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This past year I taught two undergraduate freshman-level required religion courses (one in the Fall and one in the Spring) and the teaching evaluations from students were rather average-to-poor. These are the only two courses I have taught so far in my career.

Many academic jobs now request you to send proof of teaching excellence along with your application. Have these two courses ruined my chances of getting a full-time job? I don't want to be dishonest and only present a few positive student comments while ignoring the number of negative ones. At the same time I am committed to improving my teaching skills and want to learn from my mistakes.

What is the best way to present this information in a job application? Or should I just not send my evaluations at all?

One more thing I should mention: the student response rate was very low. In both classes less than half of the students filled out the evaluation at all. I don't know if this is relevant (I've read that students with negative opinions tend to be more motivated to fill out evaluations than positive students).

  • What type of position: research-focused or teaching-focused? What type of school? – Santiago Canez Aug 13 '15 at 18:26
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    When I've been on hiring committees, I don't recall ever seeing people submit statistics about their student evaluations. I don't think that's a proper use of student evaluations. People's ability to teach would normally come through more in their letters of recommendation. Also, if someone had a teaching position and left, and there is no clear explanation for why, that's a big red flag that there might be something wrong with their teaching. – Ben Crowell Aug 13 '15 at 21:28
  • It was a temporary adjuncting position open because one of the full time profs was on sabbatical. Is that something I should mention in the application? – DBTheo Aug 13 '15 at 21:38
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    @Ben Crowell: if I was applying to a liberal arts school (in mathematics), I would be sure to include student evaluations (comments and numbers). Some schools ask for them explicitly. – Oswald Veblen Aug 13 '15 at 22:33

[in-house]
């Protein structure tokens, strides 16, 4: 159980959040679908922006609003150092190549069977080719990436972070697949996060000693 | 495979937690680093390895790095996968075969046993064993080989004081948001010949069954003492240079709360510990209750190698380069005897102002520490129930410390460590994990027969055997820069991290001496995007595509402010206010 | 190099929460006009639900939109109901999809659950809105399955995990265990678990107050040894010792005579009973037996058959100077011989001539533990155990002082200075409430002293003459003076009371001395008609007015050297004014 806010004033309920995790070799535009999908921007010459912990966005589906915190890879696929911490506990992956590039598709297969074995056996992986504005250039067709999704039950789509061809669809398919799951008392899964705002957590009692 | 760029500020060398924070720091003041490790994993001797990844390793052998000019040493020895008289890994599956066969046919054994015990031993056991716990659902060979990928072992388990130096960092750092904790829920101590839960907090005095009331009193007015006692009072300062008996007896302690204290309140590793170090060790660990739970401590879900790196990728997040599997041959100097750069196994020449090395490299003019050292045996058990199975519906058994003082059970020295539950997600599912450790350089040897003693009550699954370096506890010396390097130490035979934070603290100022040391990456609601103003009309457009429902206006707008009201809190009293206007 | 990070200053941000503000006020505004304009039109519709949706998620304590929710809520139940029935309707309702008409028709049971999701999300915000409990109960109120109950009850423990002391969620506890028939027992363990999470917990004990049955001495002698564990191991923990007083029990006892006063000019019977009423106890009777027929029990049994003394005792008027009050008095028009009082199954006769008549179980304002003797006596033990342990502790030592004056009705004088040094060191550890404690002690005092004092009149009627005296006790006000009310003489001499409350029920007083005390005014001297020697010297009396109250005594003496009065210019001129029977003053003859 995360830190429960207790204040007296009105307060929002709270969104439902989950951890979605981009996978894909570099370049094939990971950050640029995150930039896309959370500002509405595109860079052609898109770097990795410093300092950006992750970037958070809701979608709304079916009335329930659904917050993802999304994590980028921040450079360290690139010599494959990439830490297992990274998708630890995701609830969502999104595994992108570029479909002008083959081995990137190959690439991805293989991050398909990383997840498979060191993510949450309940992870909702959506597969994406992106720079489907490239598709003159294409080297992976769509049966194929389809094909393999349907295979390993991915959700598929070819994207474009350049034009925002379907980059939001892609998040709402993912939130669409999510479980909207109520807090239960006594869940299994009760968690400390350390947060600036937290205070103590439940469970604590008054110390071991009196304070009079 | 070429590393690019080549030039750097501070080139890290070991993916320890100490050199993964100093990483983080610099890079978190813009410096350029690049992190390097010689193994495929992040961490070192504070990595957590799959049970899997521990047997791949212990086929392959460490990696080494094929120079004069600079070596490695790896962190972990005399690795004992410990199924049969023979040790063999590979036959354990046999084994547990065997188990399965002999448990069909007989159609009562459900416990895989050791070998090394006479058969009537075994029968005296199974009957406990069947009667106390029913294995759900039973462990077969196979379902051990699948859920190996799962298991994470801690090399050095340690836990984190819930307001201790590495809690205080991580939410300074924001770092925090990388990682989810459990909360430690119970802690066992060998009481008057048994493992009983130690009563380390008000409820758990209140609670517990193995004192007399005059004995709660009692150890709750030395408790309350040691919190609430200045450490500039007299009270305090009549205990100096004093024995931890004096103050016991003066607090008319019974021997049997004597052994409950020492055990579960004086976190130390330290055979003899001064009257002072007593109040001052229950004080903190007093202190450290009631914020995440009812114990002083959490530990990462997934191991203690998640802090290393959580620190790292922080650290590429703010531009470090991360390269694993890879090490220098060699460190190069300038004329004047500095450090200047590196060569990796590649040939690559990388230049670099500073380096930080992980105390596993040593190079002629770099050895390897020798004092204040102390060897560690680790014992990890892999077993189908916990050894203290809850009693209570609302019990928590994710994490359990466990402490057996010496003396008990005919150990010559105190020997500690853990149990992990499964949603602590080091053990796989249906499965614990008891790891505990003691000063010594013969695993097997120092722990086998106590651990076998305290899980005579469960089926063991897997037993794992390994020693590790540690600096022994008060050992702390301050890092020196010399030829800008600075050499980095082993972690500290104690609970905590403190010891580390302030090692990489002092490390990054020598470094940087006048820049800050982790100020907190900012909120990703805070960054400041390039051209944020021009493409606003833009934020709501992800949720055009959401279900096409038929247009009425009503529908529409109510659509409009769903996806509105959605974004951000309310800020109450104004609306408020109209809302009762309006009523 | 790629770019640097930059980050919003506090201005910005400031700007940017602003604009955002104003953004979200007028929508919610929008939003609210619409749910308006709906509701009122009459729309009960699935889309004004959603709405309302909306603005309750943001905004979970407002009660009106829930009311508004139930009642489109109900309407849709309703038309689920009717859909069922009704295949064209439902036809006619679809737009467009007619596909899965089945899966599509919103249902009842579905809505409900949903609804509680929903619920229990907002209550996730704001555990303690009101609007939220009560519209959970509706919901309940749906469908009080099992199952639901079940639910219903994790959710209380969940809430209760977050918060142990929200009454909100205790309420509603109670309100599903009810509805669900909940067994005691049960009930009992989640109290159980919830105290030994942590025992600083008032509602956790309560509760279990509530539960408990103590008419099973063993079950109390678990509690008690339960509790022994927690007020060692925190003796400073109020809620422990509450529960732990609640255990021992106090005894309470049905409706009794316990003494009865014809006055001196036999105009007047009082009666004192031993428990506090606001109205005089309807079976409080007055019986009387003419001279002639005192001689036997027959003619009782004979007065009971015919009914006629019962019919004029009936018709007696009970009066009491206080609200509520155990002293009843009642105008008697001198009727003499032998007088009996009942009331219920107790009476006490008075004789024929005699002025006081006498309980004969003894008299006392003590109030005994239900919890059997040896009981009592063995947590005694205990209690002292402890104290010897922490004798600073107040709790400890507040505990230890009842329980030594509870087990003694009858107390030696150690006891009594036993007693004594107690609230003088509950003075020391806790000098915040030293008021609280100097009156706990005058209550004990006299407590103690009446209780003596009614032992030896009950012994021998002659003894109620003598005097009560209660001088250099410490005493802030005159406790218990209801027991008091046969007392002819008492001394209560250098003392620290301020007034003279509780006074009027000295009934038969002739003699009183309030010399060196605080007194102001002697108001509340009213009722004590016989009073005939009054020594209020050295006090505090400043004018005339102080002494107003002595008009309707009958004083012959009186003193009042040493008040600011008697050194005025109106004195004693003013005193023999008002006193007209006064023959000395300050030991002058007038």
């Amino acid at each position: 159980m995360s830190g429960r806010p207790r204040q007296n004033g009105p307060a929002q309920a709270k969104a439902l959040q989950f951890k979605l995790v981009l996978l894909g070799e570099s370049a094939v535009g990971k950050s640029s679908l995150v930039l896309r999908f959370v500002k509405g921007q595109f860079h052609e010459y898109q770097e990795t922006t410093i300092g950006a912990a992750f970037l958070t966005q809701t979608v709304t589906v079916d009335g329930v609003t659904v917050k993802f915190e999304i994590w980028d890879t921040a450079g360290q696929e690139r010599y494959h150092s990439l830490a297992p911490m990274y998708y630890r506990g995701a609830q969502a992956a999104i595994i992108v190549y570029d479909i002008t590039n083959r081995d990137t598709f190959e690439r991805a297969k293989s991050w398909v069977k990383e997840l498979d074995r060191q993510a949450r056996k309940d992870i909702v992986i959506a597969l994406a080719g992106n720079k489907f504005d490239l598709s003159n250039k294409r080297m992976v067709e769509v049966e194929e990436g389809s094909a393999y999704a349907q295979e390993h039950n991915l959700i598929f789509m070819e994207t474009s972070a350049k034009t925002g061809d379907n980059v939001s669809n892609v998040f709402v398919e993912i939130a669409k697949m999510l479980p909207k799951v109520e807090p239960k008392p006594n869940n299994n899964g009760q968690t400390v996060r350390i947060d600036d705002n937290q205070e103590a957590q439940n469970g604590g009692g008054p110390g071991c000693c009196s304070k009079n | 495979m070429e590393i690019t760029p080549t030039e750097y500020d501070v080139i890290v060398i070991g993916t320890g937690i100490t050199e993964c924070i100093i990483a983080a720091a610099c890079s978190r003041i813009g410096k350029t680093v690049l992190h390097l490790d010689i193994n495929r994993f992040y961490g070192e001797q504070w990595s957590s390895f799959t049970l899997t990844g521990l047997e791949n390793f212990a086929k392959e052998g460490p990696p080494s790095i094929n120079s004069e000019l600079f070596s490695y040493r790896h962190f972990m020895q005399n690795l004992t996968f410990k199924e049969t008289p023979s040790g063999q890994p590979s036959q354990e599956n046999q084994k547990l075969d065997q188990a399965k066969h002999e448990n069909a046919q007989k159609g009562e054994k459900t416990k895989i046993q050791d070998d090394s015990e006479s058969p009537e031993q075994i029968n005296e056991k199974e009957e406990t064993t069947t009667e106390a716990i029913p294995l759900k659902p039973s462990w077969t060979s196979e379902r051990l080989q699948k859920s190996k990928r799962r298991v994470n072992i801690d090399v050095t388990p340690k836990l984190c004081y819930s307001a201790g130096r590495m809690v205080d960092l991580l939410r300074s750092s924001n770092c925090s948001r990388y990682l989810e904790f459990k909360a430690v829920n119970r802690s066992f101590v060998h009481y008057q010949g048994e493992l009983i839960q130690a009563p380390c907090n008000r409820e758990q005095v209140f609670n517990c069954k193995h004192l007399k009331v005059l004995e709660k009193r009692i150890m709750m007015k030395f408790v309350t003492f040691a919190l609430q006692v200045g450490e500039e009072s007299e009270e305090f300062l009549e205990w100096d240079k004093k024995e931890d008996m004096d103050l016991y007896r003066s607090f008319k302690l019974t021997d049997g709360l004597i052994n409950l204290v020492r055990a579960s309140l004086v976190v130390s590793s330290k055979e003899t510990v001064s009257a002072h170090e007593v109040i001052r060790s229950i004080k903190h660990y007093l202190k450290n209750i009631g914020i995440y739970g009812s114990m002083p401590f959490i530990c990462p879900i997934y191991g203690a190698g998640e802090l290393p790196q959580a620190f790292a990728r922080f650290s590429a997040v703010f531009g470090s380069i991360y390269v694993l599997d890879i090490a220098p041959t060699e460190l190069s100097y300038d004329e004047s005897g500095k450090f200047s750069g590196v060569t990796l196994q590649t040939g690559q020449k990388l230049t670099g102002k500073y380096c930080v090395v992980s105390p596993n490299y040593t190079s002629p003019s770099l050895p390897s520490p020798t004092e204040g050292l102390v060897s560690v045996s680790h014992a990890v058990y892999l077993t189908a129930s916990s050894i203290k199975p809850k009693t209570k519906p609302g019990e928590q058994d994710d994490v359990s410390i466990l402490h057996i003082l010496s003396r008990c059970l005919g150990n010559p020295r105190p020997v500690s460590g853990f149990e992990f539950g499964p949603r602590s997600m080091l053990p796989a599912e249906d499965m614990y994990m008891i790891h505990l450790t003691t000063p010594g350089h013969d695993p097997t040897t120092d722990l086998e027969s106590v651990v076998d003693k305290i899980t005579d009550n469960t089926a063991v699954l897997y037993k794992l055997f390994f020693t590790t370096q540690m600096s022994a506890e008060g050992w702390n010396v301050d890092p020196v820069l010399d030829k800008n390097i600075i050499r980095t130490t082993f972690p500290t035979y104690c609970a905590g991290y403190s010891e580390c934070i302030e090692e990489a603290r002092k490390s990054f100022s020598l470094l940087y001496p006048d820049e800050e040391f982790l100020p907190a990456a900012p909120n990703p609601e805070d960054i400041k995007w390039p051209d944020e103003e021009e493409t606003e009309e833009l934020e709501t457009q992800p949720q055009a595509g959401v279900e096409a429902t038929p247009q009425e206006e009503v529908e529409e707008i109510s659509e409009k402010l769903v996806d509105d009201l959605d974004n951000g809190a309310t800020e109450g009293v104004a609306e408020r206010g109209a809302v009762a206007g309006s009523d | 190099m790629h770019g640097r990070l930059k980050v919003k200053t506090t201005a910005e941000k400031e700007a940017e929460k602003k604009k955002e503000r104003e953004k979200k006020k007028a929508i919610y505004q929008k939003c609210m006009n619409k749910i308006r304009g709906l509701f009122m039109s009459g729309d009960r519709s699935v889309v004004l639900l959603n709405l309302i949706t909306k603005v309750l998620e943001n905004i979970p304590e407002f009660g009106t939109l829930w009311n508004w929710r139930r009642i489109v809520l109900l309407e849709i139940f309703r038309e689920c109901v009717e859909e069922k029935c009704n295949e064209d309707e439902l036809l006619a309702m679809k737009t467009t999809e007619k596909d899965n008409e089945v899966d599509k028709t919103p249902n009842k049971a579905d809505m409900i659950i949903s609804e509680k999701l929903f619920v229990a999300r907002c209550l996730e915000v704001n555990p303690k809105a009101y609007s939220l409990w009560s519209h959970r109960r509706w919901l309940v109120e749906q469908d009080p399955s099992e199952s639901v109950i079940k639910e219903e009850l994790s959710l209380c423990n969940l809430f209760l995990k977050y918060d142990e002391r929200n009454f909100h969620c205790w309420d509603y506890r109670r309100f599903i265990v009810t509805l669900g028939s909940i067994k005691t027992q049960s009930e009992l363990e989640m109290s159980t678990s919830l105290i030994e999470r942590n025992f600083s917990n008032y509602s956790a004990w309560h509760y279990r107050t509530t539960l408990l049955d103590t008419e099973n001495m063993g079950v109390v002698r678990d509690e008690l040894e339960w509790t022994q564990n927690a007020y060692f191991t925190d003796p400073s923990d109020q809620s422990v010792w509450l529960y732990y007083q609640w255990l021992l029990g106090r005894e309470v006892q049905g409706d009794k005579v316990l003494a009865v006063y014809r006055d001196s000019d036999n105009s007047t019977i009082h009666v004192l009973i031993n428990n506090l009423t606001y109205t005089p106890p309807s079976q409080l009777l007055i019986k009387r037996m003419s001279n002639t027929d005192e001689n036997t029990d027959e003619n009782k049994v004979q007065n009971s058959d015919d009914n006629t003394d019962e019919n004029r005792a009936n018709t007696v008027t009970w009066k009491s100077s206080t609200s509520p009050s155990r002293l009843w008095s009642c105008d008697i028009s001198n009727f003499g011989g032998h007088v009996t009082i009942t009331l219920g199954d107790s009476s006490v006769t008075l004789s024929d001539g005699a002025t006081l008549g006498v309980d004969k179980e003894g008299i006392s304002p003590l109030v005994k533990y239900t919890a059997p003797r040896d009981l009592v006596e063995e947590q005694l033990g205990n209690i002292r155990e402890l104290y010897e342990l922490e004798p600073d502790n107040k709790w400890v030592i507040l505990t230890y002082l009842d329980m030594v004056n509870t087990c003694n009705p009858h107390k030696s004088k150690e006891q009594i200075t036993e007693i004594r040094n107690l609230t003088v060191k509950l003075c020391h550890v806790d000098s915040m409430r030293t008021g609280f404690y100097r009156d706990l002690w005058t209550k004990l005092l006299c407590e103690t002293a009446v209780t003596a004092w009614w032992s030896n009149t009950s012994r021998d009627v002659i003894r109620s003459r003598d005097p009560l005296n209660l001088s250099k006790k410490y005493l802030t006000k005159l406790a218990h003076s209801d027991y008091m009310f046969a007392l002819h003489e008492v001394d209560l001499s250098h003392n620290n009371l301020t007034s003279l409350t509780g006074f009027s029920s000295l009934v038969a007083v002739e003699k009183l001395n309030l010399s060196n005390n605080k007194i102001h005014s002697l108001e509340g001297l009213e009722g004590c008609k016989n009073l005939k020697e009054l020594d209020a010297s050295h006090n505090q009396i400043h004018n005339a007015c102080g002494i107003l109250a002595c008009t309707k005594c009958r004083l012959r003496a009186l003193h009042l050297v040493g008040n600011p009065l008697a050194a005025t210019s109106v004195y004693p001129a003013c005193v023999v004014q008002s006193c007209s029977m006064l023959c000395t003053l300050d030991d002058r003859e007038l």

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If you're asked to present information relative to your teaching, you need to do that, especially if teaching will be a significant part of your future job.

Not everyone is a superstar right out of the gate, as far as teaching is concerned, and everyone understands that it may take a while for you to hit your stride. The best way for you to finesse the negative responses is to include your own commentary on the teaching evaluations, showing that you can be reflective about your work. We all bomb out now and then; the question is whether you can look objectively at what the students have said and make some adjustments to your approach in the classroom that might address some of the issues. I want to see someone making improvements based on feedback. I don't want to see a faculty member getting the same kinds of comments, semester after semester, and just going on with the same old methods. Did you seek any kind of mentorship for your teaching?

A low response rate is not a positive thing, unfortunately.

Did you have a supervisor for your teaching? Was that person supportive and aware of your efforts in the classroom? Could that person write a teaching recommendation for you that might be in addition to the other expected letters?

  • Unfortunately I did not have a supervisor for my teaching. I do have someone writing me a recommendation letter who has observed my teaching / presentation skills outside of a classroom setting. – DBTheo Aug 13 '15 at 20:54